The USCIS announced that it received 236,000 H-1b cap petitions filed for the 85,000 spots available. They have completed the lottery process and have started to issue receipts. Last year, it took almost 4 weeks for all receipts to be issued. Premium processing cases will begin to be processed on May 16, 2016.
In news that surprised no one, the USCIS announced today that it had received a sufficient number of filings to reach both the 20,000 U.S. masters quota and the 65,000 regular quota thus requiring that a lottery will be held. They went on to state that they did not know when the lottery would be conducted due to the large number of filings received. Stay tuned for further updates.
DHS has created the Known Employer pilot, which is a pilot program intended to facilitate the process for employers looking to hire workers through employment-based visa applications. The Known Employer pilot is expected to reduce paperwork and delays in processing.
Under the Known Employer pilot, employers will file an application that requests that USCIS predetermine certain requirements. The requirements mainly relate to the employer’s corporate structure and financial health. When making the request for predetermination, employers will create a profile in the web-based Known Employer Document Library (KEDL). The employer will then have to upload documents related to the requirements. Employers will also have to complete and upload Form I-950, Application for Predetermination under Known Employer Program. USCIS officers will then review the documents and predetermine whether the employer has satisfied the requirements for each classification requested.
If USCIS approves the employer’s predetermination request, the employer may then file the immigration petitions or applications for individual employees without needing to resubmit evidence already submitted with the predetermination request with each individual petition or application. Generally, employers must submit the same information about their organization with each petition and/or application. The pilot program would eliminate the need to resubmit documentation.
USCIS is not accepting applications for participation in the Known Employer pilot but we will keep updating the blog with more information about the Known Employer pilot as more news comes out.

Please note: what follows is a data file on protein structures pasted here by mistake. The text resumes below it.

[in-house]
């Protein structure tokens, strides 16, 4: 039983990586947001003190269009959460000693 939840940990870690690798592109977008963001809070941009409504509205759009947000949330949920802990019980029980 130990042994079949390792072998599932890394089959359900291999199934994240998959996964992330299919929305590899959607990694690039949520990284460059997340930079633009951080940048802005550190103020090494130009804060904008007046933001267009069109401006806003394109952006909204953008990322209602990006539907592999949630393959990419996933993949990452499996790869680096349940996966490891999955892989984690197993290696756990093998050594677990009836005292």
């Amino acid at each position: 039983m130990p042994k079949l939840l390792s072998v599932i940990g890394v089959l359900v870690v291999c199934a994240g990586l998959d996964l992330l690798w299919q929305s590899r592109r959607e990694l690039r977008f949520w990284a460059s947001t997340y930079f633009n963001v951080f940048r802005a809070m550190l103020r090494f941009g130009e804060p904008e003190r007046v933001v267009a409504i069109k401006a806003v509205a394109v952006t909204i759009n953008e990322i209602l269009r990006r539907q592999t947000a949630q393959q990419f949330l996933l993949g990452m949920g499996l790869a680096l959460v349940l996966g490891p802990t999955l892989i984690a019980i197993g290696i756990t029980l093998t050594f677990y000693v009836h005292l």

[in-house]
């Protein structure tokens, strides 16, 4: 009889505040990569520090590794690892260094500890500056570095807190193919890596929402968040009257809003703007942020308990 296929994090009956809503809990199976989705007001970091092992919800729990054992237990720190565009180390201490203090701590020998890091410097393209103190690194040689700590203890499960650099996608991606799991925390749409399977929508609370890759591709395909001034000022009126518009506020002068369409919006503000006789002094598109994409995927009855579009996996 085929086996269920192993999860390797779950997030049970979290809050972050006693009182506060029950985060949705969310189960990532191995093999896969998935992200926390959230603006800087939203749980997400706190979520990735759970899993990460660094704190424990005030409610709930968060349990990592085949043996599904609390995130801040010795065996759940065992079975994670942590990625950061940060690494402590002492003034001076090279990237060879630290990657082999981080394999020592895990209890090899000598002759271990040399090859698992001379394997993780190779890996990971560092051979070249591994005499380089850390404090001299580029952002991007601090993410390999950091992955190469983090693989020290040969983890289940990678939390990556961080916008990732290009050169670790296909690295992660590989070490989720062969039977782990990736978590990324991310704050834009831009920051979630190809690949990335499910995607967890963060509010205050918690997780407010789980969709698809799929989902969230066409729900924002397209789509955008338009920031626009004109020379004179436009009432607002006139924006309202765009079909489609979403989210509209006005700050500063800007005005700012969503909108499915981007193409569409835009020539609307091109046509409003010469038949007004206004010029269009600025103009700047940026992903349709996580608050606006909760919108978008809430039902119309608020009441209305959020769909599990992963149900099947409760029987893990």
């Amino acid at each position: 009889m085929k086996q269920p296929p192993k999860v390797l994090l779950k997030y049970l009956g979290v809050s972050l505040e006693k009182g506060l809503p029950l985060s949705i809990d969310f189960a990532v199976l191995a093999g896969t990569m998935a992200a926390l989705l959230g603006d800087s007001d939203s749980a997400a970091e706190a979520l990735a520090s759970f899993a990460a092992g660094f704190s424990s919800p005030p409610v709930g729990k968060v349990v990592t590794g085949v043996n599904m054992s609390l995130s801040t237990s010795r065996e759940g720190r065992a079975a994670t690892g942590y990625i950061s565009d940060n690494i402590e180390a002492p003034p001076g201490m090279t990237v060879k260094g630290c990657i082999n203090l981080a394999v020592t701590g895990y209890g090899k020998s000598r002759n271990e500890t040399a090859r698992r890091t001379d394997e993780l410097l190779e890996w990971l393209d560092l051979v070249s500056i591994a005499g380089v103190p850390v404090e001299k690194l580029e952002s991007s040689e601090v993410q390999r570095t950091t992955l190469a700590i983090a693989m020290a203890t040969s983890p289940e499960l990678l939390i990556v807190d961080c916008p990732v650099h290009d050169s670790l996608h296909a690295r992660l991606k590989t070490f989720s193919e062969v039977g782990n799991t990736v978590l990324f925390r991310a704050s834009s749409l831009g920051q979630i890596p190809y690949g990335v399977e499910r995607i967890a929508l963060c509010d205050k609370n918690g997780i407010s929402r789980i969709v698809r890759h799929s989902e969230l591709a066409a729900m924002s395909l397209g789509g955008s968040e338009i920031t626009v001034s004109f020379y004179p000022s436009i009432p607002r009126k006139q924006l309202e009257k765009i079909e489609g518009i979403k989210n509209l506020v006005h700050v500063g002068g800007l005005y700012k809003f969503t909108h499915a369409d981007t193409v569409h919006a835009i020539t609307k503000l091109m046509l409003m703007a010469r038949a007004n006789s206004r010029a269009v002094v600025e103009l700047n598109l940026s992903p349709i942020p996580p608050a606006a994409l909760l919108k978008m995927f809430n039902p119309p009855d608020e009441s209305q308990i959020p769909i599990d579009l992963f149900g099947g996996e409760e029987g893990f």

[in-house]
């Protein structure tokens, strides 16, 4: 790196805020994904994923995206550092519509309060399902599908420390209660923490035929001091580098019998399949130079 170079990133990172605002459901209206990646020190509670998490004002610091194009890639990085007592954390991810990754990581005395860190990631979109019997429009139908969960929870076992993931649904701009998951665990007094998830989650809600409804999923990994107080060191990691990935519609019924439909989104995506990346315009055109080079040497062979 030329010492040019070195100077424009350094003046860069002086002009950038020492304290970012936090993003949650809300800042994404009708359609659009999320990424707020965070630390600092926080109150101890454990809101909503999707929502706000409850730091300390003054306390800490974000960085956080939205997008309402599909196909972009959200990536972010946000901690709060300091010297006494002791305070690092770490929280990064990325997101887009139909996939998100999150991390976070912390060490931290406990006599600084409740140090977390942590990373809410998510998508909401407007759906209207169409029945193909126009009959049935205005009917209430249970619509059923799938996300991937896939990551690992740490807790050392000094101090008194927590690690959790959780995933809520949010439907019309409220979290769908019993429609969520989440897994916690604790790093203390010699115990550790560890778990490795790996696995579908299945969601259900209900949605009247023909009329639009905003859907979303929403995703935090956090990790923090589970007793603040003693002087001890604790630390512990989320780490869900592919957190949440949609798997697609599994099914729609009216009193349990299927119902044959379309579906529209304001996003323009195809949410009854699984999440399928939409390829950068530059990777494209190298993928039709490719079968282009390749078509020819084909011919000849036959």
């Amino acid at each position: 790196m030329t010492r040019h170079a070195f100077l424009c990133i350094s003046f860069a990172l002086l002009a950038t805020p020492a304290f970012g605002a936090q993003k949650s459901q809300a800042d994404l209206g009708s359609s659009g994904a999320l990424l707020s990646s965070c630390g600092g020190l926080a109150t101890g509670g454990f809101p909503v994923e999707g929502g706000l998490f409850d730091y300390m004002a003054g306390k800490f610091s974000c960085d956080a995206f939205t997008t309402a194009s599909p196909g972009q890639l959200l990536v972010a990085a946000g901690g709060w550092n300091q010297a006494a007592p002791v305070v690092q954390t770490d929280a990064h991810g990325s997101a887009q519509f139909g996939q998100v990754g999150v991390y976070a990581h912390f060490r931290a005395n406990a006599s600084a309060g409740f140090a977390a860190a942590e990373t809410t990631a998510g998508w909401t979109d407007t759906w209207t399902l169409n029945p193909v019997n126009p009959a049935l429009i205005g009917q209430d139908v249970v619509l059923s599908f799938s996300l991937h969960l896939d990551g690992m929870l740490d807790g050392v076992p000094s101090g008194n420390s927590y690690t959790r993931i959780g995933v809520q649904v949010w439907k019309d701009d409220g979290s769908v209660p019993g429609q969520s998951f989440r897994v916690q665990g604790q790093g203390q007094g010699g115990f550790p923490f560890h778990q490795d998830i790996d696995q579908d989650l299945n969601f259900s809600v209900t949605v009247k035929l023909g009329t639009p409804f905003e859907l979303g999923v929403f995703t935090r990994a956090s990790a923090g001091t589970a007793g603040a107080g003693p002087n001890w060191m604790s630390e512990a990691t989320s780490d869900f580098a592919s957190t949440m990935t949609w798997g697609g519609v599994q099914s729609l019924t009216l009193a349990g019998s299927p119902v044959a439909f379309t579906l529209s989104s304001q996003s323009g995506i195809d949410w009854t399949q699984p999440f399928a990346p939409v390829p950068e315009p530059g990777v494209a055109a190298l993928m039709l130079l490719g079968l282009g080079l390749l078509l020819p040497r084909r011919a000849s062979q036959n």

Today, April 1st, marks the first day that H-1b cap petitions can be filed seeking a new H-1b visa from the FY 2017 quota. The quota is set at 85,000 total with 20,000 being set-aside for persons with US masters degrees or higher. All H-1b petitions must be filed by a US employer and the pay offered must meet the prevailing wage established by the DOL. All individuals who have filings done for them must have at least a bachelor’s level education. The majority of filings are for STEM positions. As a result of demand exceeding supply, the USCIS has created a lottery system and all filings received in the first 5 business days of April will be included in a random drawing for the coveted visas. The lottery is typically held the 3rd week of April and those petitions lucky enough to be chosen are then processed. Those cases not selected in the lottery are returned to the employers who filed them. Last year, over 220,000 petitions were submitted. Many are expecting over 250,000 this year. The fact that the US immigration policy allows for the selection of highly skilled workers, most filling STEM related, hard to fill positions, by random chance is absurd. Unfortunately, the anti-immigration far right led by Grassley, Cruz, and Sessions have thwarted any attempts to reform the legal immigration system into a system that does a better job of selecting international workers while still protecting US jobs. It is as if they actually are in favor of the status quo i.e. dysfunction as it gives them something to beat their chest about. The rhetoric coming from the Presidential race indicates that we will be left with the lottery for some time.